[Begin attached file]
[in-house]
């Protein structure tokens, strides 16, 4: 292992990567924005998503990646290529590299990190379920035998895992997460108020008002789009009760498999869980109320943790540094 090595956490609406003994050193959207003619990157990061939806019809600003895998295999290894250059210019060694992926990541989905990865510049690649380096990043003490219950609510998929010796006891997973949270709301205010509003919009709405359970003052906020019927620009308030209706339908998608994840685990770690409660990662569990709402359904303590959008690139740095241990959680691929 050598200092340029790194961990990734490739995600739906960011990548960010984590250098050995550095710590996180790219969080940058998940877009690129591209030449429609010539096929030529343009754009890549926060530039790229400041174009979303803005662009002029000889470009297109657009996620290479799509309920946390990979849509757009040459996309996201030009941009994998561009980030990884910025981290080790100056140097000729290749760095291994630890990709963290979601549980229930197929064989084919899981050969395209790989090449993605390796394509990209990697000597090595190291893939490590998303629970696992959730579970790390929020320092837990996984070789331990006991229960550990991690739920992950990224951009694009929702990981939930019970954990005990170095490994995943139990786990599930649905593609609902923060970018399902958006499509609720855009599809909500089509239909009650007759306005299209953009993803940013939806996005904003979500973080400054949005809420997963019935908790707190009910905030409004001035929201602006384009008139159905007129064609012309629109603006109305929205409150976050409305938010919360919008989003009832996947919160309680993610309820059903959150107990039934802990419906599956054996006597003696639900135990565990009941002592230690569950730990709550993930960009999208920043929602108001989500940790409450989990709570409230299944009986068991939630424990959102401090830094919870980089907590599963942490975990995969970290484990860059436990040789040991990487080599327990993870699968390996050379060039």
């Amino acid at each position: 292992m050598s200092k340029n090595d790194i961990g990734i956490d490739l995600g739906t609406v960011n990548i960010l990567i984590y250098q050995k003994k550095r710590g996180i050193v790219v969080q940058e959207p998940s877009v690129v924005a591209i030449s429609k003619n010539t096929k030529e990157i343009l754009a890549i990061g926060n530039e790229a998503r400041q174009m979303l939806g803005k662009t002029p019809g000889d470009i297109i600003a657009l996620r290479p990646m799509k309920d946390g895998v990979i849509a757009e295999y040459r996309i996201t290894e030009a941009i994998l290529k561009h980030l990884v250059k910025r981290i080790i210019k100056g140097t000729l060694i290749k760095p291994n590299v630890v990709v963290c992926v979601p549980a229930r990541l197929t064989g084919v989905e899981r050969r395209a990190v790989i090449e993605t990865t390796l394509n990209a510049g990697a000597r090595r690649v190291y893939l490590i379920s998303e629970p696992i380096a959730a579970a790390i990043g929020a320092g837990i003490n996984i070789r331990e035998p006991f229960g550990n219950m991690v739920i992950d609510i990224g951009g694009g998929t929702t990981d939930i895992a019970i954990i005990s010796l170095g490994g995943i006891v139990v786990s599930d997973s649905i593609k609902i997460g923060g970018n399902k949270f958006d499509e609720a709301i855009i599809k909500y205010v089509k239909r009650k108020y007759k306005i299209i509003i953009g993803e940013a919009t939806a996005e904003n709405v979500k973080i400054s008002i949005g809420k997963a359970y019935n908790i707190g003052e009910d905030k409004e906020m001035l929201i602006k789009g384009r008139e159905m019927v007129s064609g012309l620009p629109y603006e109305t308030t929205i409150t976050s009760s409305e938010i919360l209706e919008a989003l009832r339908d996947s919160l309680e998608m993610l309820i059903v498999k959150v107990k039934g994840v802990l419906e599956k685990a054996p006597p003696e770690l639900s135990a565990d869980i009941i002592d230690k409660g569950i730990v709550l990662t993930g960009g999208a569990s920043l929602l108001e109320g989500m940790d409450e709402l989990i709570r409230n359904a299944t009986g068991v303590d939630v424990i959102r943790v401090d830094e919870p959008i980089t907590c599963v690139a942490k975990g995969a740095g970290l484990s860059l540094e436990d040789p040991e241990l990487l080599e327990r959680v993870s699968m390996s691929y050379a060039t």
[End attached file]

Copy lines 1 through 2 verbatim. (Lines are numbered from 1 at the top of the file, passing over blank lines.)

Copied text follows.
[in-house]
């Protein structure tokens, strides 16, 4: 292992990567924005998503990646290529590299990190379920035998895992997460108020008002789009009760498999869980109320943790540094 090595956490609406003994050193959207003619990157990061939806019809600003895998295999290894250059210019060694992926990541989905990865510049690649380096990043003490219950609510998929010796006891997973949270709301205010509003919009709405359970003052906020019927620009308030209706339908998608994840685990770690409660990662569990709402359904303590959008690139740095241990959680691929 050598200092340029790194961990990734490739995600739906960011990548960010984590250098050995550095710590996180790219969080940058998940877009690129591209030449429609010539096929030529343009754009890549926060530039790229400041174009979303803005662009002029000889470009297109657009996620290479799509309920946390990979849509757009040459996309996201030009941009994998561009980030990884910025981290080790100056140097000729290749760095291994630890990709963290979601549980229930197929064989084919899981050969395209790989090449993605390796394509990209990697000597090595190291893939490590998303629970696992959730579970790390929020320092837990996984070789331990006991229960550990991690739920992950990224951009694009929702990981939930019970954990005990170095490994995943139990786990599930649905593609609902923060970018399902958006499509609720855009599809909500089509239909009650007759306005299209953009993803940013939806996005904003979500973080400054949005809420997963019935908790707190009910905030409004001035929201602006384009008139159905007129064609012309629109603006109305929205409150976050409305938010919360919008989003009832996947919160309680993610309820059903959150107990039934802990419906599956054996006597003696639900135990565990009941002592230690569950730990709550993930960009999208920043929602108001989500940790409450989990709570409230299944009986068991939630424990959102401090830094919870980089907590599963942490975990995969970290484990860059436990040789040991990487080599327990993870699968390996050379060039």